After years of making products that felt too expensive for what they really are, it's nice to see Kia doing what they do best: serving great value propositions. No other car in their range does it better than their subcompact sedan, the Soluto.
We rather liked having the Kia Soluto around the Autoindustriya office. Last time out, we drove the top-spec 1.4 EX with an automatic transmission. Sure, it's no sports car, but Kia's smallest sedan appeals to the sensible side in us. Besides, where else can you can a load of tech features for less than Php 750,000? The thing is, there's the similarly equipped 1.4 LX, also with an automatic transmission. Has Kia hit the nail on the head with the entry-level variant too?
But before we answer that question, let's split the differences between this 1.4 LX and 1.4 EX on the outside. The LX loses the alloy wheels, fog lights, chrome door handles, door mirror-mounted turn signals and reverse sensors from the EX...and that's pretty much it. If you're not too fussy about it, the LX looks totally fine from the outside. Sure, some will say that it looks too much like an entry-level model, but it somewhat makes up for it with its design.
There's the angry-looking headlights up front, which gives it a bit of flair. It's then complemented by the signature 'Tiger Nose' grill too which puts it in line with the rest of the Kia range. The tall greenhouse (windshield, windows) makes it look airy to look at, while the rear is an exercise in minimalism. All in all, I say it looks slightly better than its mechanical twin, the Hyundai Reina, but I digress. Perhaps I just prefer the more angular looks of the Soluto. I even like the color of this particular car.
So while it looks basic on the outside, the same couldn't be said about the interior. Sure, it doesn't come with (faux) leather seats, but the equipment list is almost the same. That means you get nearly the same kit in this “bare” model, comprehensive infotainment system and all. This, perhaps, is the most affordable new car in the market today that comes with Apple CarPlay and Android Auto. You even get an auxiliary port, a USB port, and Bluetooth to go along with those neat features.
Yes, the interior looks pretty plain, but you can't deny the fact that it has features you'd usually see in cars costing about a million pesos. Hard plastics are abound but that's typical of this sort of car in its class. All in all, I have to say that ergonomics are good, although the only gripe I have with it is the location of the window switches. Instead of it being on the doors, they placed it just below the air-conditioning controls on the center stack. It takes a bit of getting used to but a week's use with it meant I adjusted to it, eventually.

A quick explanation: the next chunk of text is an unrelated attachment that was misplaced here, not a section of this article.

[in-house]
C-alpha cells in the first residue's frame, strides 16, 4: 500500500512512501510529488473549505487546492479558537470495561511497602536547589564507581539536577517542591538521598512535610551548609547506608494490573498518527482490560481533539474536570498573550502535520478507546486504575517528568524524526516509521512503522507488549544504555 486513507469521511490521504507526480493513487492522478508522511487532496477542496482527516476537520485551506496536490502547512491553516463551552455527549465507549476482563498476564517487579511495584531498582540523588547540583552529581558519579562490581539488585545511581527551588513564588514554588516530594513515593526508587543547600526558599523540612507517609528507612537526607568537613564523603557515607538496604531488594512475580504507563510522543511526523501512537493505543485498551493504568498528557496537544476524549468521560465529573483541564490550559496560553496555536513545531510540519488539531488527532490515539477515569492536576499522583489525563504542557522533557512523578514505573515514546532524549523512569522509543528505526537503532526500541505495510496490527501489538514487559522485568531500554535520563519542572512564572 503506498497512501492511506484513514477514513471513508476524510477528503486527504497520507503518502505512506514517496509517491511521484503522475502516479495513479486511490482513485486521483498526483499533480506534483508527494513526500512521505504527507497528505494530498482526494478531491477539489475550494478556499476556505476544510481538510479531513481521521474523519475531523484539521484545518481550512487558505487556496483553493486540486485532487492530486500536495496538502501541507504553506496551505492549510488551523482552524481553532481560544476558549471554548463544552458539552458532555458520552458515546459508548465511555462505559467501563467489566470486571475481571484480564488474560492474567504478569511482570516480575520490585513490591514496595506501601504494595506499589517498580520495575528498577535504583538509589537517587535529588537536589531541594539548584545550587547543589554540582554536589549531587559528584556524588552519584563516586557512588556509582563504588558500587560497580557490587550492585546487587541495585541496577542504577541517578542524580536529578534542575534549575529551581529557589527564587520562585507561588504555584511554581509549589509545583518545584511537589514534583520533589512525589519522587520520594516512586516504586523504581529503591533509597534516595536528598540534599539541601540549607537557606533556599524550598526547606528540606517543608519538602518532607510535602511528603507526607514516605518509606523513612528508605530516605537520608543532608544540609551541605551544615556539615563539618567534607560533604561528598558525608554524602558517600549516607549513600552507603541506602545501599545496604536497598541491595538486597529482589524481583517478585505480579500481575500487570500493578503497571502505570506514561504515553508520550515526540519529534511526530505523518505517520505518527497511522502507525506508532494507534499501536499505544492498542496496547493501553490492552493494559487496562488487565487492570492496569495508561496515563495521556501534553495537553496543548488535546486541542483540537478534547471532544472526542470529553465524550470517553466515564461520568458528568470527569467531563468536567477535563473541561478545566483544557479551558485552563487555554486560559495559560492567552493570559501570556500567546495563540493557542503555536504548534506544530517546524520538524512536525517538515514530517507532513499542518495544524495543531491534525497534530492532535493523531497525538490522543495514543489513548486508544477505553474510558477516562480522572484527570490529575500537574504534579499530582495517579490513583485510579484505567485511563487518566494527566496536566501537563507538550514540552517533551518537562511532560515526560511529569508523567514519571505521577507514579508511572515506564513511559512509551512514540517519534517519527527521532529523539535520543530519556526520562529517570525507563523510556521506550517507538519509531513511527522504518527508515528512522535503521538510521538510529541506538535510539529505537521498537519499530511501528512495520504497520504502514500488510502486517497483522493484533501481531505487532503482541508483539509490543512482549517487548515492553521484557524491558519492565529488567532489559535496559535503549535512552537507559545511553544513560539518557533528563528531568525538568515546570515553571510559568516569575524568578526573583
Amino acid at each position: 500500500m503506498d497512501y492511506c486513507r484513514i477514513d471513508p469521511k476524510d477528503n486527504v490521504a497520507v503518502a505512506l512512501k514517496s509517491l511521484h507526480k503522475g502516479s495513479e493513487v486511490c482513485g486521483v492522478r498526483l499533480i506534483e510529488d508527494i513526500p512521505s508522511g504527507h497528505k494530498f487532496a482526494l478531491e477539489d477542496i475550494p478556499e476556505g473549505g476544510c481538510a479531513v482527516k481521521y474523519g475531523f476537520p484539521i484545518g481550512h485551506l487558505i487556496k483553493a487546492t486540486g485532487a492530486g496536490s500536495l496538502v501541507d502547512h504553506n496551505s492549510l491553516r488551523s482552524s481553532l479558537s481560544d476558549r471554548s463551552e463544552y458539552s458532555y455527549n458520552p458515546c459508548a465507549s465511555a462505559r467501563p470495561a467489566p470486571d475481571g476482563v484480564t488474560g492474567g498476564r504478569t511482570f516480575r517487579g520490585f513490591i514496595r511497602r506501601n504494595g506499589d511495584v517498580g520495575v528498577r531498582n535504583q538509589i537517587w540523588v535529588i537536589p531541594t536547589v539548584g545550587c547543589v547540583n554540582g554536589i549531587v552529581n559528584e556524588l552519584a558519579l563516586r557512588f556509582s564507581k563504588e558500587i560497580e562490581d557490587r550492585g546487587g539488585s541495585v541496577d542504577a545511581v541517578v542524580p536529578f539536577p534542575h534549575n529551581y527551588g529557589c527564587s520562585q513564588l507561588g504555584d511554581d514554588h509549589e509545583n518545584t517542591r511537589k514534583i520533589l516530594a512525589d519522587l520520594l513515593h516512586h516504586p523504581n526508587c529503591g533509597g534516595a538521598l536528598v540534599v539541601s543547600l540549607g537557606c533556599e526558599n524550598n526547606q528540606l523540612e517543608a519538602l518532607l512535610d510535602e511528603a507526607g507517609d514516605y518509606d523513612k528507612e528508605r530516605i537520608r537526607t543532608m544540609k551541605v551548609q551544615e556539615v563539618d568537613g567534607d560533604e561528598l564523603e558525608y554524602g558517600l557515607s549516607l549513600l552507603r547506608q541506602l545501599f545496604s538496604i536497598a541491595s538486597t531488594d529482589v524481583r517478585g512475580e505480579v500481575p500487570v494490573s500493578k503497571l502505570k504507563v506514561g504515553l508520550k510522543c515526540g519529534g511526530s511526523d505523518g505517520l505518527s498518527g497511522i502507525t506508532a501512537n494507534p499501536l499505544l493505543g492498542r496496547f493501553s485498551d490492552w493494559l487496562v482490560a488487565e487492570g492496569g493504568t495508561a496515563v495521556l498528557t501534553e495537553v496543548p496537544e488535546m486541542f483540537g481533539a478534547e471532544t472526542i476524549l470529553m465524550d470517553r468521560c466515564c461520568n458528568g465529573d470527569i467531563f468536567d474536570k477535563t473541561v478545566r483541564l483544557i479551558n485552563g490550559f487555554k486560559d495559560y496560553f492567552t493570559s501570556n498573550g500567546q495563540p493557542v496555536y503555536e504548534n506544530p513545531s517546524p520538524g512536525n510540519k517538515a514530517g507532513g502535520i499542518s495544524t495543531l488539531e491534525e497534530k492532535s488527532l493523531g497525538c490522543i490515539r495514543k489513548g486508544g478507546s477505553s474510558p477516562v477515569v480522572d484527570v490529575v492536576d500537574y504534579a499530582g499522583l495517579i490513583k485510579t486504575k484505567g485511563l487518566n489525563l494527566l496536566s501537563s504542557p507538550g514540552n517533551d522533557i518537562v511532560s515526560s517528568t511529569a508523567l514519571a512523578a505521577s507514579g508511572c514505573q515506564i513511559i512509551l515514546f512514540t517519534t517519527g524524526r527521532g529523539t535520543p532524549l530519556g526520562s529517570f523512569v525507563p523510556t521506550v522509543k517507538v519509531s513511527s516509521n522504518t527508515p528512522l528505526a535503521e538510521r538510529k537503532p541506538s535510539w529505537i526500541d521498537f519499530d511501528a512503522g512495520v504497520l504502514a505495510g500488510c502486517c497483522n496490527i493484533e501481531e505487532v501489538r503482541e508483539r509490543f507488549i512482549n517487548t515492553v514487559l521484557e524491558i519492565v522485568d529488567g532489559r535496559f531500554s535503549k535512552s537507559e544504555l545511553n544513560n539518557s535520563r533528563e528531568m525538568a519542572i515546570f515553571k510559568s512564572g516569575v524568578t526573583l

Like I said before, space is decent but not exactly class leading. It's great for short adults inside and the front seats are set high to give you a better view of the road ahead. The latter does cut into headroom a little bit, and the fixed seat height means you can lower it. A small, young family should be perfectly fine in here, though. Four fit perfectly fine but five might be a squeeze. It's got a decently-sized trunk though.
Under the short hood of the Soluto is a 1.4-liter, four-cylinder engine. It's good for 95 PS and 132 Nm of torque. It's no sports car but, again, typical figures in its segment. I was initially skeptical about the four-speed automatic transmission last time out, but it was actually alright in the EX.
Having driven the 1.4 EX a couple of months back, I was expecting the 1.4 LX's driving experience to be exactly the same. To the surprise of no one, it was.
That said, it means you're getting the same experience as the top of the line model. It's not exactly an enthusiast's car as the steering feel is almost non-existent and the suspension simply squats the moment you're a little too overzealous entering a turn. It can take on corners, sure, but it won't exactly enjoy it. Handling then is average as it is generally well-behaved for the most part, it's just not soul-stirring. However, this is a car for getting from point A to B, not autocross events and track days, so on to the things that matter more for its target market.
The soft suspension, which won't please the corner carvers, is great around town and the highway. It even feels robust, shrugging off the bumps, holes and ruts strewn all over the city. This is a car that can take on quite a bit of punishment. The (almost) zero feedback steering is helpful for maneuvering around tight spots, and it also makes parking a whole lot easier. Then again, the small sedan should be easy to park thanks to its huge windows. But if that's still a challenge, it even has a reverse camera. Yes, this “base model” comes with it as standard.
Performance? It's not fast, but you expected that answer already. I can say that performance is actually decent, but it is lively. That said, opinions can vary from driver to driver but I found it responsive enough for what it is. Powertrain isn't bad considering it only has four gears to work with either. But what's more important in this segment is fuel consumption, and we managed 8.8 kilometers per liter at an average pace of just 14 km/h or very heavy traffic.
As a driving experience, the Soluto is a means of transport. It won't appeal to the heart, but it will tick all the right buttons in your head. This particular variant, with the comprehensive infotainment, reverse camera, comfy ride, and all, starts at just Php 675,000. It has everything you need in a modern commuter car. That's not just a bargain, it's an absolute steal. If anything, this is the variant I'd get if I were in the market for a budget subcompact sedan.
Sure, there are small sedans out there that are subjectively better. There are those that drive livelier, deliver even better economy, or have more space, but it's hard to beat the Soluto in price and value. This is a car that has (almost) everything you need.